We often shy away from things we don’t think we’ll like, but we can end up surprised when we try new things. At the dinner table recently, I asked Wyatt if he wanted to try some Greek yogurt. He snubbed his nose at me. I persisted, knowing that it was something he would enjoy. After a bit more coaxing, he put a spoonful of yogurt into his mouth. Mmm. Wyatt loved it!
Perception is everything. Whether that is a different type of yogurt or an old school video game genre. King’s Quest: A Knight To Remember is a great first taste that left me asking for more.
Title: King’s Quest: A Knight To Remember
Developer: The Odd Gentlemen
Platforms: PC, Xbox One, PlayStation 4, Xbox 360, PlayStation 3
Reviews on: PS4
The Gospel Coalition’s Trevin Wax wrote “4 Principles for Parenting in a World of Video Games“. His article contained some practical advice but featured a tone laced in fear. Zachery Oliver, over at Theology Gaming, wrote a rebuttal titled “Kids and Video Games“. My wife, Tabitha Hall, wrote the following as a response to both articles:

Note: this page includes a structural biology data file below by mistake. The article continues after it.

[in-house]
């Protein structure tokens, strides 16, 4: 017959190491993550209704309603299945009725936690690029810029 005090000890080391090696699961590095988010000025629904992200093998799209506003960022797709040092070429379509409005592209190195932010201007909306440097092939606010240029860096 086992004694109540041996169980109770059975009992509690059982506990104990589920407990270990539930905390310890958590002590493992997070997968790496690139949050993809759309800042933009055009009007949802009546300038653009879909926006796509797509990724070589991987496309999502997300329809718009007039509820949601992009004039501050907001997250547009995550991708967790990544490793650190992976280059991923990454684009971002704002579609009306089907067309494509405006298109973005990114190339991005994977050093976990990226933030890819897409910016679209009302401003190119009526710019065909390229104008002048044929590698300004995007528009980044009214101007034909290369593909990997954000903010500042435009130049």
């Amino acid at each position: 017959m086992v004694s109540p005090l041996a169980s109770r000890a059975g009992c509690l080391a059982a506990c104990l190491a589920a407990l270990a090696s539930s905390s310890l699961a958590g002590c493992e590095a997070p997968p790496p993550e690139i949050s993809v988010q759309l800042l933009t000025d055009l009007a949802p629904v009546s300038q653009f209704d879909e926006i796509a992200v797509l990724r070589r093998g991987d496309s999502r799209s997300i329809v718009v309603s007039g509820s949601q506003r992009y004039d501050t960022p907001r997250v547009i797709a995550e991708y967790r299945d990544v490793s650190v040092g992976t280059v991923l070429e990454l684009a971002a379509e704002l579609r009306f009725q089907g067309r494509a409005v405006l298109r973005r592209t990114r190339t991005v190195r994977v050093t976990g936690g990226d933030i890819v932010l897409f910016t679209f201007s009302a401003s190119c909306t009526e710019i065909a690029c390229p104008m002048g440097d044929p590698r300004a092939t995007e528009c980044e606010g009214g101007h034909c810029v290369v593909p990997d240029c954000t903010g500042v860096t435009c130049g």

Model good media behavior in front of your kids.
If you restrict your child’s screen time, then make sure you model that while they are up. Meaning, don’t sit on your recliner and watch sports or play a video game by yourself all day. Turn off the TV. Get up and play with them.
If the rule at your house is no phones at the table, turn your phone on silent and put it away. Want your kids to love to read? Then let them see you reading a book and discuss the book with them. Pick a book to read aloud together with your kids.